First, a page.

Whatever Happened To Comic Books?
Three of the top ten movies of 2012 were based on comic books and earned over $1.3 billion at the box office. Yet, somehow, the comic book industry continues to decline – and in an embarrassing way.
This past week came news that – stop me if you heard this before – Peter Parker was going to die. Parker, aka Spider-Man, joins the other iconic heroes to “die” over the last three decades – Superman and Captain America. It’s a lousy stunt designed to end the long-running Amazing Spider-Man and replace it with a brand new #1, Superior Spider-Man. Or some crap.
It’s a short term sales stunt (Peter Parker will be alive by the time Andrew Garfield has to play him in the next Spider-Man movie, trust me), designed to bring mainstream media coverage to comics and will have almost no effect in the long run on comics continual decline. The same thing happened when DC stopped all their comics and rebooted with “The New 52.” In the Superman line, it had the effect of making the character crappier.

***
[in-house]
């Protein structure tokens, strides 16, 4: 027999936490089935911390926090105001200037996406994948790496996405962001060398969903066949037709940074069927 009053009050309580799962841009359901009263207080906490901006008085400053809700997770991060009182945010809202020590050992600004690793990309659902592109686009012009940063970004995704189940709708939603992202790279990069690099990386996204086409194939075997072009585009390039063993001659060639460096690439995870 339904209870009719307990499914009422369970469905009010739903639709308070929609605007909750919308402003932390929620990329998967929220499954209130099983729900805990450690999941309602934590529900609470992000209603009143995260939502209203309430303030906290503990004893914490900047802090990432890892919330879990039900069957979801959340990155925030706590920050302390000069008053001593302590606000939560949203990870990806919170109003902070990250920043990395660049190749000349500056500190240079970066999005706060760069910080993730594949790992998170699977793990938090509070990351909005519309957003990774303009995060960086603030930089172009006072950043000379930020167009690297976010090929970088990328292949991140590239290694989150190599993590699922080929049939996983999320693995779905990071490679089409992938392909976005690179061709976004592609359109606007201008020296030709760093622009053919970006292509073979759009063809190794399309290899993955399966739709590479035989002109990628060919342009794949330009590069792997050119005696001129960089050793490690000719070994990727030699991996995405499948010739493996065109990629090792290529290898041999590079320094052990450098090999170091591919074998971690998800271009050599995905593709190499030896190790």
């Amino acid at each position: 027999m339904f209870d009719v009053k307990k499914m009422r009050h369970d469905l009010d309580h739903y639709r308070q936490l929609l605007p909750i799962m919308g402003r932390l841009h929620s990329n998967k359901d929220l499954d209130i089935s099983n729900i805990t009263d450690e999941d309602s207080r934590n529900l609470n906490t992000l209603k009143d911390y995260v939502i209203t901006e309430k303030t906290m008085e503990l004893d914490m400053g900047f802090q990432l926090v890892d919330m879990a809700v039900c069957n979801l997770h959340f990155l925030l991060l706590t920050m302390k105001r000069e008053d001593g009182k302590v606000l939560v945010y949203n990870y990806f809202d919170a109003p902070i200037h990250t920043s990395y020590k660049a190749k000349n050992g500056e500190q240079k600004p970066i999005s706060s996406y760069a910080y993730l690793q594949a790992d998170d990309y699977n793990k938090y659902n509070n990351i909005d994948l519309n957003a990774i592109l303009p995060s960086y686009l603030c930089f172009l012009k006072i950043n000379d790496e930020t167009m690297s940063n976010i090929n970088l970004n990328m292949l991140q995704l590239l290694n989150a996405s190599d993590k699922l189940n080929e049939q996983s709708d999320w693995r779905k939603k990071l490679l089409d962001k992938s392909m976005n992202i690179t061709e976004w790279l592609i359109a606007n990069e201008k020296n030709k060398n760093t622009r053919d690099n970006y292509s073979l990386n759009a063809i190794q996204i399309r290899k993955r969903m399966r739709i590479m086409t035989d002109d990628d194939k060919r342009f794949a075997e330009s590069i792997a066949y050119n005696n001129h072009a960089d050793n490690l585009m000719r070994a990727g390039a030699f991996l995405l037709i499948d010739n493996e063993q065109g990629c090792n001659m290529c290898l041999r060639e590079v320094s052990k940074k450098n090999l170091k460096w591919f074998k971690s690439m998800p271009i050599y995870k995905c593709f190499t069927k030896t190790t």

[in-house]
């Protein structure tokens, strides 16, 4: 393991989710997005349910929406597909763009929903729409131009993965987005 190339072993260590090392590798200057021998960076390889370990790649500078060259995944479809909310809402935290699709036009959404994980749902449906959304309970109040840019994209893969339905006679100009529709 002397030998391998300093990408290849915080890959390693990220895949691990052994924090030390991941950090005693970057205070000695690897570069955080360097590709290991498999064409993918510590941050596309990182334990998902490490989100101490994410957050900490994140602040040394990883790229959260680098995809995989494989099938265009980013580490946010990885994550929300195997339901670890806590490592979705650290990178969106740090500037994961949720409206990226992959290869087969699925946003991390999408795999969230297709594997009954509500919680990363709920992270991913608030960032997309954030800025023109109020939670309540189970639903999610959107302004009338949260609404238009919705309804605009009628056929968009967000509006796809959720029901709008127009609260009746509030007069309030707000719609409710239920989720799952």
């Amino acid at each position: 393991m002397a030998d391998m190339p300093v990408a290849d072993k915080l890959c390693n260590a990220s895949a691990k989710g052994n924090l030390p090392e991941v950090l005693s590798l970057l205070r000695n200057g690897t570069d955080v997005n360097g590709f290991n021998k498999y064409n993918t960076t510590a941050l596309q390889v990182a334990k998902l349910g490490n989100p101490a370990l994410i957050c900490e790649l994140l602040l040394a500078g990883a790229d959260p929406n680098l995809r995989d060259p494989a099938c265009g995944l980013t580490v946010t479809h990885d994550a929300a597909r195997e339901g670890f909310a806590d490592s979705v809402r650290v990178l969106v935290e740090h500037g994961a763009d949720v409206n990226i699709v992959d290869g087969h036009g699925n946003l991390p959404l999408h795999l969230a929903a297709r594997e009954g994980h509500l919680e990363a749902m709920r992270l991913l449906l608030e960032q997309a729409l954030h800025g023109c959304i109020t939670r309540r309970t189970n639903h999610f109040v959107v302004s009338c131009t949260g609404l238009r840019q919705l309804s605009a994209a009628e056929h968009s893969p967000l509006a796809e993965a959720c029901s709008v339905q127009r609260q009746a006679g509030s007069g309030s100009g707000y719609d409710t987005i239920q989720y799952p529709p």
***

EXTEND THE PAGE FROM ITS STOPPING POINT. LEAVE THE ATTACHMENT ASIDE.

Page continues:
At the same time that major media companies are making huge investments in iconic comic properties (Disney bought Marvel, Warner Bros. Owns DC) and seeing huge returns in other media (including games), the source material is suffering.
Marvel and DC are steadfastly interested in pumping out new #1 issues and getting an artificial pop out of them, while the underlying product declines. Its like a company floating new IPOs as the main company flounders. It’s not a sustainable model.
Even worse, it will come back to bite the industry in alternative media. The entire reason The Avengers was such a draw at the movie theater was that it was the realization of 60+ years of engaging comic book mythology. People were invested in Iron Man, Thor, Hulk, etc. because so many grew up with them – not because they killed them off for yet another #1 issue and a temporary infusion of money.